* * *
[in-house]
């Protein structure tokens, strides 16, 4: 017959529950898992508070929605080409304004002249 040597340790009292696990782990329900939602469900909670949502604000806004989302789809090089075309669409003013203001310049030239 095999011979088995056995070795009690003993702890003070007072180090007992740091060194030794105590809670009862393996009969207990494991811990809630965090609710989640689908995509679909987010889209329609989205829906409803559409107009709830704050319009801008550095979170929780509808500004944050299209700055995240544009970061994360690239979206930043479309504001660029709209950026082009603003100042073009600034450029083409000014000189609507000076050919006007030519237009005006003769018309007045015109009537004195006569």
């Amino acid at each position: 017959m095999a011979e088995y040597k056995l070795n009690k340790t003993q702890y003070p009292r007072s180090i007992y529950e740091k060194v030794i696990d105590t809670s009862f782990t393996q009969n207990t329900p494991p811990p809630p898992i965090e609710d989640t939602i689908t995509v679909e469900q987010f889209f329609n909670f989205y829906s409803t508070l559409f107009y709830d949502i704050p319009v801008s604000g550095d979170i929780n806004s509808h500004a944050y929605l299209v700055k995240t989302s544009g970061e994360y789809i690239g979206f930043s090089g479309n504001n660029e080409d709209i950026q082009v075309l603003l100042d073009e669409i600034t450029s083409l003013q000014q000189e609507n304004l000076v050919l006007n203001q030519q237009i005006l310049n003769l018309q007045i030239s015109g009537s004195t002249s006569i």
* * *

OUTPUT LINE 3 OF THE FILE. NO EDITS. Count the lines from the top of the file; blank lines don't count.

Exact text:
């Amino acid at each position: 017959m095999a011979e088995y040597k056995l070795n009690k340790t003993q702890y003070p009292r007072s180090i007992y529950e740091k060194v030794i696990d105590t809670s009862f782990t393996q009969n207990t329900p494991p811990p809630p898992i965090e609710d989640t939602i689908t995509v679909e469900q987010f889209f329609n909670f989205y829906s409803t508070l559409f107009y709830d949502i704050p319009v801008s604000g550095d979170i929780n806004s509808h500004a944050y929605l299209v700055k995240t989302s544009g970061e994360y789809i690239g979206f930043s090089g479309n504001n660029e080409d709209i950026q082009v075309l603003l100042d073009e669409i600034t450029s083409l003013q000014q000189e609507n304004l000076v050919l006007n203001q030519q237009i005006l310049n003769l018309q007045i030239s015109g009537s004195t002249s006569i």